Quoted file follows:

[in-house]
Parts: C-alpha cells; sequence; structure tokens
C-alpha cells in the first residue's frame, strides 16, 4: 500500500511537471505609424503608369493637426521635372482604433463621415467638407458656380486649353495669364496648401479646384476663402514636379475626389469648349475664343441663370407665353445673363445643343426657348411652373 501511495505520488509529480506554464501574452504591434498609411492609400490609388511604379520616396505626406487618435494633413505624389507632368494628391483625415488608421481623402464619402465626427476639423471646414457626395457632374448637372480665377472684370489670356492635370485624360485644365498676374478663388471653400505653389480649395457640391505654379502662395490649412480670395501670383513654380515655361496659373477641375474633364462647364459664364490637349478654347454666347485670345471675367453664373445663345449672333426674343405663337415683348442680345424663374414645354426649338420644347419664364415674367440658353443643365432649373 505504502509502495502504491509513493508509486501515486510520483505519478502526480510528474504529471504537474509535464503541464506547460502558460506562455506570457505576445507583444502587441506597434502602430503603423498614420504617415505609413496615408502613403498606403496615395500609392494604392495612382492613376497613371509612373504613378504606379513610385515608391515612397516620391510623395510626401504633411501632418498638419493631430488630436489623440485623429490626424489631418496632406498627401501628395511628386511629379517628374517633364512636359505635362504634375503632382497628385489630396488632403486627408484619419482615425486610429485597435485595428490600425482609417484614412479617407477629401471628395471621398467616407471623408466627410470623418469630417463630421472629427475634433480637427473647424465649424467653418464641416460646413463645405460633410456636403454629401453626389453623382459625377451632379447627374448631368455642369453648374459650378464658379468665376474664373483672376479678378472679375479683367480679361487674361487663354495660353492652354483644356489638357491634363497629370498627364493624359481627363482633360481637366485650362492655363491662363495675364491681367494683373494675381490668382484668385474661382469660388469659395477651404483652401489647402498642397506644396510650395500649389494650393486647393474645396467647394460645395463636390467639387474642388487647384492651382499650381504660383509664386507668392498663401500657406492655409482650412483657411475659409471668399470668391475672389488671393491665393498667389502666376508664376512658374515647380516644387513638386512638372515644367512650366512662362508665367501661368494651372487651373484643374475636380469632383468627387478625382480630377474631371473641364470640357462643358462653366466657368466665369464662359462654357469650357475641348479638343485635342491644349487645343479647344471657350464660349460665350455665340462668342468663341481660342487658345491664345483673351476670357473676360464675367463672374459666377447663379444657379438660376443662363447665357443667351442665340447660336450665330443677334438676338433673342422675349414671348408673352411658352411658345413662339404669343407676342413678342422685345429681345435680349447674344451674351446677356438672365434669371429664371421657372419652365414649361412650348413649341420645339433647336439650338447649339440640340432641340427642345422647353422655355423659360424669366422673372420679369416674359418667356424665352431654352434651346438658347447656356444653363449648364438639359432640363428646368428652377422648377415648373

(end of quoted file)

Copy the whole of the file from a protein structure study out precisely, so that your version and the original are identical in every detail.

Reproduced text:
[in-house]
Parts: C-alpha cells; sequence; structure tokens
C-alpha cells in the first residue's frame, strides 16, 4: 500500500511537471505609424503608369493637426521635372482604433463621415467638407458656380486649353495669364496648401479646384476663402514636379475626389469648349475664343441663370407665353445673363445643343426657348411652373 501511495505520488509529480506554464501574452504591434498609411492609400490609388511604379520616396505626406487618435494633413505624389507632368494628391483625415488608421481623402464619402465626427476639423471646414457626395457632374448637372480665377472684370489670356492635370485624360485644365498676374478663388471653400505653389480649395457640391505654379502662395490649412480670395501670383513654380515655361496659373477641375474633364462647364459664364490637349478654347454666347485670345471675367453664373445663345449672333426674343405663337415683348442680345424663374414645354426649338420644347419664364415674367440658353443643365432649373 505504502509502495502504491509513493508509486501515486510520483505519478502526480510528474504529471504537474509535464503541464506547460502558460506562455506570457505576445507583444502587441506597434502602430503603423498614420504617415505609413496615408502613403498606403496615395500609392494604392495612382492613376497613371509612373504613378504606379513610385515608391515612397516620391510623395510626401504633411501632418498638419493631430488630436489623440485623429490626424489631418496632406498627401501628395511628386511629379517628374517633364512636359505635362504634375503632382497628385489630396488632403486627408484619419482615425486610429485597435485595428490600425482609417484614412479617407477629401471628395471621398467616407471623408466627410470623418469630417463630421472629427475634433480637427473647424465649424467653418464641416460646413463645405460633410456636403454629401453626389453623382459625377451632379447627374448631368455642369453648374459650378464658379468665376474664373483672376479678378472679375479683367480679361487674361487663354495660353492652354483644356489638357491634363497629370498627364493624359481627363482633360481637366485650362492655363491662363495675364491681367494683373494675381490668382484668385474661382469660388469659395477651404483652401489647402498642397506644396510650395500649389494650393486647393474645396467647394460645395463636390467639387474642388487647384492651382499650381504660383509664386507668392498663401500657406492655409482650412483657411475659409471668399470668391475672389488671393491665393498667389502666376508664376512658374515647380516644387513638386512638372515644367512650366512662362508665367501661368494651372487651373484643374475636380469632383468627387478625382480630377474631371473641364470640357462643358462653366466657368466665369464662359462654357469650357475641348479638343485635342491644349487645343479647344471657350464660349460665350455665340462668342468663341481660342487658345491664345483673351476670357473676360464675367463672374459666377447663379444657379438660376443662363447665357443667351442665340447660336450665330443677334438676338433673342422675349414671348408673352411658352411658345413662339404669343407676342413678342422685345429681345435680349447674344451674351446677356438672365434669371429664371421657372419652365414649361412650348413649341420645339433647336439650338447649339440640340432641340427642345422647353422655355423659360424669366422673372420679369416674359418667356424665352431654352434651346438658347447656356444653363449648364438639359432640363428646368428652377422648377415648373